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[Digest Post] Natural blue topaz?


#1

Dan, More on subject. About 3 years ago our G&M Society received a
huge donation of very old rough. Included were several bags of
tumble stones, small tuff - carnelian, red jasper, rose quartz and
beryl, etc. Most of the beryl was purely tumble or cab grade but
mixed in were a few handfulls of facet grade material. When I began
separating it, I did some SG and scratch tests and found thirty or
forty were actually topaz. Some were greenish, some yellowish but
many were light blue…all small in the 3-4 gm size but with cutable
areas. Don’t know origin but someone had a pretty good producing
mine somewhere.

Cheers from Don etc, etc. dcdietz@attbi.com


#2

One of the odd things about topaz is its ability to take on a
spectacular polish. I had a lecturer who claimed to be able to pick
out topaz blindfold simply by feeling it. So we put him to the test
and all the students brought in fairly hefty stones of various
materials - all over 5ct.

He could!
Tony Konrath
Gold and Stone
http://www.goldandstone.com


#3

Tony,

I suspect your professor friend could tell the difference not by
polish but by heft! A person who has rockhounded or handled even
rough stones for many years develops a very acute sense of how heavy
a particular kind of stone should be relative to its size.

For example, Topaz has an SG of 3.4-3.6 fairly heavy.
Glass is 2.2- 2.6 Very light
Beryl is 2.6-2.7 very light
Apatite is 3.1-3.2 still lighter than Topaz and distinguishable,
Even Spinel is 3.5 - 4 which makes it even heavier than Topaz.

While I always do scratch and SG tesdts to separate out like looking
stones, heft is a good first indicator what you have. Cheers from Don
at The Charles Belle Studio in SOFL where simple elegance IS fine
jewelry! @coralnut1


#4
 While I always do scratch and SG tesdts to separate out like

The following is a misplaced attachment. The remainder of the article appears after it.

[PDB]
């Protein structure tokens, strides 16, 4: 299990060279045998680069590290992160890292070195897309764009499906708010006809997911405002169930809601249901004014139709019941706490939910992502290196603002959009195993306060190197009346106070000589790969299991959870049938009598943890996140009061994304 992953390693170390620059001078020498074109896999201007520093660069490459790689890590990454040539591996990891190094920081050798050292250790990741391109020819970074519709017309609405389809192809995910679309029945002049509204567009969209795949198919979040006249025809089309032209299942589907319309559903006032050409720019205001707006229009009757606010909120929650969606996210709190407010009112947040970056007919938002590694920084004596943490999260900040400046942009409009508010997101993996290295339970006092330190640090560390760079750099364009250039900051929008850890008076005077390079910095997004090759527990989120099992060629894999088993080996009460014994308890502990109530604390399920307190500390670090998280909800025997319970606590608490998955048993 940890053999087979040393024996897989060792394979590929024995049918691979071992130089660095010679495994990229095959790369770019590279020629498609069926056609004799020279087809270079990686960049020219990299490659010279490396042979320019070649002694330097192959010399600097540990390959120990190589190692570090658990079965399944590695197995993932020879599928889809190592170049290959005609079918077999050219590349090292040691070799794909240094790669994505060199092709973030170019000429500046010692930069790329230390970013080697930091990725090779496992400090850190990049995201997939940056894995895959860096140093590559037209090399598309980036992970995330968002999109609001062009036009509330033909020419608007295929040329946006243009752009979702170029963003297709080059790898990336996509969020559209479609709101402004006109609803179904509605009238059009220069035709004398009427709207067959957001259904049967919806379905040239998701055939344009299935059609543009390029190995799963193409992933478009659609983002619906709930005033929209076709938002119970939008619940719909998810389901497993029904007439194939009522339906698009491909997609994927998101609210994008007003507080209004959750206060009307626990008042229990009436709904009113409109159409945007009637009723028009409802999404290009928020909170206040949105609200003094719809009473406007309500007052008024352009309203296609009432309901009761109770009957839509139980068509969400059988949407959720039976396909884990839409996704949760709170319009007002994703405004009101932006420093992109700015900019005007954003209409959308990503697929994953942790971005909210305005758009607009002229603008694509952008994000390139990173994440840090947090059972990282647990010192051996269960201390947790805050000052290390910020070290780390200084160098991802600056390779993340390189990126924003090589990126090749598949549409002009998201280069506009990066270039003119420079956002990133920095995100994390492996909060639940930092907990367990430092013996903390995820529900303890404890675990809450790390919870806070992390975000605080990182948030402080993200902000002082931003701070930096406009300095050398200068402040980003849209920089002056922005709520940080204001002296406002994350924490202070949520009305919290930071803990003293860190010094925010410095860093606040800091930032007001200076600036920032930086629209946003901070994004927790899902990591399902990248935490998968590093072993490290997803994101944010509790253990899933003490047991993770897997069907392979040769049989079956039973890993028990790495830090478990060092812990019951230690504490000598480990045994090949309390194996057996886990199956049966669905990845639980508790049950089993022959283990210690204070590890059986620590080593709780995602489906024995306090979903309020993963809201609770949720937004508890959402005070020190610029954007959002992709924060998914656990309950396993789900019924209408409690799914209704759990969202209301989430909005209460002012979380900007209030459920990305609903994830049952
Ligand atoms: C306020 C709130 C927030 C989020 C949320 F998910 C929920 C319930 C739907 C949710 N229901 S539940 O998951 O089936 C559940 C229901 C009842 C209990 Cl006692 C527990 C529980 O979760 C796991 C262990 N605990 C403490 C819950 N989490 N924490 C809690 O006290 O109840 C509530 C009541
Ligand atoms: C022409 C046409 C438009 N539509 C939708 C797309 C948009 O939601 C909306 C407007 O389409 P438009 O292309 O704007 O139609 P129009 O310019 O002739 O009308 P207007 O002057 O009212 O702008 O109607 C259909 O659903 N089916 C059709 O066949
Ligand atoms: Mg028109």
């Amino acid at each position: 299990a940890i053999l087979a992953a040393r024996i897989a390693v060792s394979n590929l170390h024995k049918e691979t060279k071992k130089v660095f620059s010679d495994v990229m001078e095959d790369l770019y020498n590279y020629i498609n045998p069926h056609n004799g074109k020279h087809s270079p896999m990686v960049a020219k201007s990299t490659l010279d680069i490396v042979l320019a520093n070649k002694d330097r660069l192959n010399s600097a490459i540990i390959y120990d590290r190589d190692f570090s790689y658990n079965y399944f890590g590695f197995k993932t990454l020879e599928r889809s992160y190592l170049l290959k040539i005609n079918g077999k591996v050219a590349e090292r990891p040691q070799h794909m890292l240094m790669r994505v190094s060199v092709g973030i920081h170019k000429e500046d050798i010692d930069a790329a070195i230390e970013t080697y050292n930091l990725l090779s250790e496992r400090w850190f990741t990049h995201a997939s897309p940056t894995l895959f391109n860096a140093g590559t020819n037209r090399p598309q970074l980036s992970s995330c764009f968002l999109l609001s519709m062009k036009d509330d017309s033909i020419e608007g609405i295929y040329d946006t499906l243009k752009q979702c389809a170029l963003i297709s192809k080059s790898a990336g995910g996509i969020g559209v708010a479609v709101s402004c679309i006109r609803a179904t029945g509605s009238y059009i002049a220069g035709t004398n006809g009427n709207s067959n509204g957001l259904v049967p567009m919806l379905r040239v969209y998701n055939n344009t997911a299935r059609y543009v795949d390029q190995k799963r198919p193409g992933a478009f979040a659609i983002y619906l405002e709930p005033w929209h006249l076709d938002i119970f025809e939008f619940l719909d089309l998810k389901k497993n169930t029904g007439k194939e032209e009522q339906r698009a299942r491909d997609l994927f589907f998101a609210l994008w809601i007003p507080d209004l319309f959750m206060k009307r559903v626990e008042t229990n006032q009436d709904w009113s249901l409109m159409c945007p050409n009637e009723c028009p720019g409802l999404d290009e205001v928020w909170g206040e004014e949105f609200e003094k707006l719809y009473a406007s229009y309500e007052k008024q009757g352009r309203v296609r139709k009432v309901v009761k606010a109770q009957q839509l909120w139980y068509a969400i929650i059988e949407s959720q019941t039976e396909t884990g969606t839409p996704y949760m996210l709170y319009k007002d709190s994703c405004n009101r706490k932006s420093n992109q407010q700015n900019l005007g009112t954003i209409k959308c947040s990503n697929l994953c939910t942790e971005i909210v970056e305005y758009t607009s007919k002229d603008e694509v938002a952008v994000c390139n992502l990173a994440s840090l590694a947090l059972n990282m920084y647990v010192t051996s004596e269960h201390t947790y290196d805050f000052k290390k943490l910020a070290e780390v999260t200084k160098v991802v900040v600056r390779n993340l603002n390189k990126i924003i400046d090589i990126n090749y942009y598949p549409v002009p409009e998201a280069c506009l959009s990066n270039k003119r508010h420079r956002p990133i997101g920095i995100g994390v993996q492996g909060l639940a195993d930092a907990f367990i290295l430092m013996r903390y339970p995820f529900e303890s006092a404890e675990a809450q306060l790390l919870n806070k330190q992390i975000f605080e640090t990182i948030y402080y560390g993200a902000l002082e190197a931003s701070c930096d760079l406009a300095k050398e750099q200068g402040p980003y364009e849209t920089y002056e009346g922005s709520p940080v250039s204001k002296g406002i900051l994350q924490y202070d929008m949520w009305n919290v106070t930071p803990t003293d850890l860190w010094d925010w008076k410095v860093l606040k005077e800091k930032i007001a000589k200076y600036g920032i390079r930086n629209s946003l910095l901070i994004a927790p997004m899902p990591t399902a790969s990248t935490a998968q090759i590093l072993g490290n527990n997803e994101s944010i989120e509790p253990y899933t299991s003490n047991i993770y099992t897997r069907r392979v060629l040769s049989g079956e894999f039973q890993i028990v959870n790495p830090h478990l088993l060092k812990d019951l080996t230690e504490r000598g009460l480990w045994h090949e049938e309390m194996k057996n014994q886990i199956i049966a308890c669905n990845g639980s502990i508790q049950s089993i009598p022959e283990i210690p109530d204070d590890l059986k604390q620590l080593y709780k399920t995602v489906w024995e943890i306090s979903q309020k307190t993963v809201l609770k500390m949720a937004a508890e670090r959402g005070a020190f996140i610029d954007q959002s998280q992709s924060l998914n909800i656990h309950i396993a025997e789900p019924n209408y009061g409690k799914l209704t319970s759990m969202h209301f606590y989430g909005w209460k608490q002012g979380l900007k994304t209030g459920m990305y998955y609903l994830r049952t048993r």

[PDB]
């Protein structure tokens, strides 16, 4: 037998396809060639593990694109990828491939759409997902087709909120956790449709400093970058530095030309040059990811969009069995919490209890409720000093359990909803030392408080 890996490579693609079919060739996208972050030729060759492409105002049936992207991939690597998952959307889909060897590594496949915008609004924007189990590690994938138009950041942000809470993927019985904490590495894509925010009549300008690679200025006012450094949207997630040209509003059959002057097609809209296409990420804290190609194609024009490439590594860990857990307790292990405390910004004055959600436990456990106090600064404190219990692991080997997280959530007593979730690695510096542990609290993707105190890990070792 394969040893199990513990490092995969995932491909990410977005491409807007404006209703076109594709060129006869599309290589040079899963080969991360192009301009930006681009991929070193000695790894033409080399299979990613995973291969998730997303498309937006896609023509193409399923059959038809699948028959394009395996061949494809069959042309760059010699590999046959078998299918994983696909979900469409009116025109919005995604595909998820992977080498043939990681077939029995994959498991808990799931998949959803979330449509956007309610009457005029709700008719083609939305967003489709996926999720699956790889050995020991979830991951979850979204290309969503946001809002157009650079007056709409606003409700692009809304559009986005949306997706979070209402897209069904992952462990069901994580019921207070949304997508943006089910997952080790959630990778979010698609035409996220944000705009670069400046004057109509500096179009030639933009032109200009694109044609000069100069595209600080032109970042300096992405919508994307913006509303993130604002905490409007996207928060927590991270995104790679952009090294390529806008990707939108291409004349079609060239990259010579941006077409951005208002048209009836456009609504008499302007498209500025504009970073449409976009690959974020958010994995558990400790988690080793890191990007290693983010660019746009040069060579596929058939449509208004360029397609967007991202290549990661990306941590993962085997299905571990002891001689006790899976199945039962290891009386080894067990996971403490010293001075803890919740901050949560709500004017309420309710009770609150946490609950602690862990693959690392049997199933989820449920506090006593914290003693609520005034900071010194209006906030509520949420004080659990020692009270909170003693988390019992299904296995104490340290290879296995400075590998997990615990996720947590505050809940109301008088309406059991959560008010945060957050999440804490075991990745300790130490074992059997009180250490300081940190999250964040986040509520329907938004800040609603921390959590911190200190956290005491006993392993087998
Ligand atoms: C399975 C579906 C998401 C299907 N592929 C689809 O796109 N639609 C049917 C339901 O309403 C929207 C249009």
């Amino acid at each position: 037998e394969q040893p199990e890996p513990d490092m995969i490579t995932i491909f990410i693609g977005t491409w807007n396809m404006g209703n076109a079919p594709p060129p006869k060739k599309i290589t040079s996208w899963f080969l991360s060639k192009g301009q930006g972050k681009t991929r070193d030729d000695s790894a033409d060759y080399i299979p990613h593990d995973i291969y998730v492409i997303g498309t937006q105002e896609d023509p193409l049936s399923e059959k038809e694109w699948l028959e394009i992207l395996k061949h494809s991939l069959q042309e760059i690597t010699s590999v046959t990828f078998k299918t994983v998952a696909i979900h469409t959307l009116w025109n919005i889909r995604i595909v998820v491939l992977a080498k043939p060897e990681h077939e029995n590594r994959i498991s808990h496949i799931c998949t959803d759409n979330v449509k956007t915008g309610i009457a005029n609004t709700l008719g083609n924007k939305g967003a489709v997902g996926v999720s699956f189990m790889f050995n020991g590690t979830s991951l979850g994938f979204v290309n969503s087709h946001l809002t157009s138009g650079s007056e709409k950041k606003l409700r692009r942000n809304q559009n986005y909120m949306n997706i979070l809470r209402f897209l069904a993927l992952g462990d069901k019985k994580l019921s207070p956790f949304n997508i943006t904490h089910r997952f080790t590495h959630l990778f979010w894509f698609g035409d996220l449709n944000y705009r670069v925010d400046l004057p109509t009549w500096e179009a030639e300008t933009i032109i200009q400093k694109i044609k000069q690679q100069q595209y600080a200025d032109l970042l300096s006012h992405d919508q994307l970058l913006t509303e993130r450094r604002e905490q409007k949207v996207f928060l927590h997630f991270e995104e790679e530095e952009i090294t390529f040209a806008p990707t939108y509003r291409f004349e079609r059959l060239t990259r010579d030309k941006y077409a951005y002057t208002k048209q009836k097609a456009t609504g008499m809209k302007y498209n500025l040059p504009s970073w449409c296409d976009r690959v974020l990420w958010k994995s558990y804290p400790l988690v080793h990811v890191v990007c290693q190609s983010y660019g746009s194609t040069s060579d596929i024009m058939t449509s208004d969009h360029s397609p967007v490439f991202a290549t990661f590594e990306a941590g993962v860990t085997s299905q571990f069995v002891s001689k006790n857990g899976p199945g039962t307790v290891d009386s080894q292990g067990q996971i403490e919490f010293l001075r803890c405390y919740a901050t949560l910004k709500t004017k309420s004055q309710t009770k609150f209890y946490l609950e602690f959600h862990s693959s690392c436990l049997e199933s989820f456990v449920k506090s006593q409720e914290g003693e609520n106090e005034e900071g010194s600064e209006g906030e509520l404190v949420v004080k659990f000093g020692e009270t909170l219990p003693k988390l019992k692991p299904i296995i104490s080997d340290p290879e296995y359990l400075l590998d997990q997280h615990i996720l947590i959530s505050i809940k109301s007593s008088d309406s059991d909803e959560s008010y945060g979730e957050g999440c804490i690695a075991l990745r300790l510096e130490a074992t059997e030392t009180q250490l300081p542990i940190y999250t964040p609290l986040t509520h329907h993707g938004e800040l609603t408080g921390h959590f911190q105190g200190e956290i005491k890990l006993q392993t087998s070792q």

looking stones, heft is a good first indicator what you have.

Don, I surely hope you’re not doing scratch tests on cut stones, are
you? Destructive tests like that, while OK for rough, are usually
considered a bad idea on cut stones. Istead, might I suggest a
refractometer? Though they’re a little pricey, they’re easy to use,
and a highly useful test. But just a polariscope (which you can
build yourself if you like) will give you many of the seperations when
you combine it with SG, which you’re already doing. If you check SG
with heavy liquids, instead of the harder to use scales, you can
relatively easily make up liquids calibrated for specific
seperations, such as aqua from topaz, etc. Very fast to do, and no
damage to the stones that way.

Peter


#5

Peter, thanks for rounding this out a bit more. No…I’m not
scratching cut stones…I was referring to rough that sometimes
comes in unidentified batches.

I wish I had a refractometer…yes they are pricey! I do use
heavy liquids at times and also the polariscope (which I did build
myself). By the way, my hydrometer is one of the Hanneman direct read
out machines from Mineralab with is really quite easy to use. While
I know about all the intricacies of water temp etc, etc, using it in
a simple room temp mode will also give accurate enough read outs.

Thanks for the input, especially for our readers. Cheers from Don
at The Charles Belle Studio in SOFL where simple elegance IS fine
jewelry! @coralnut1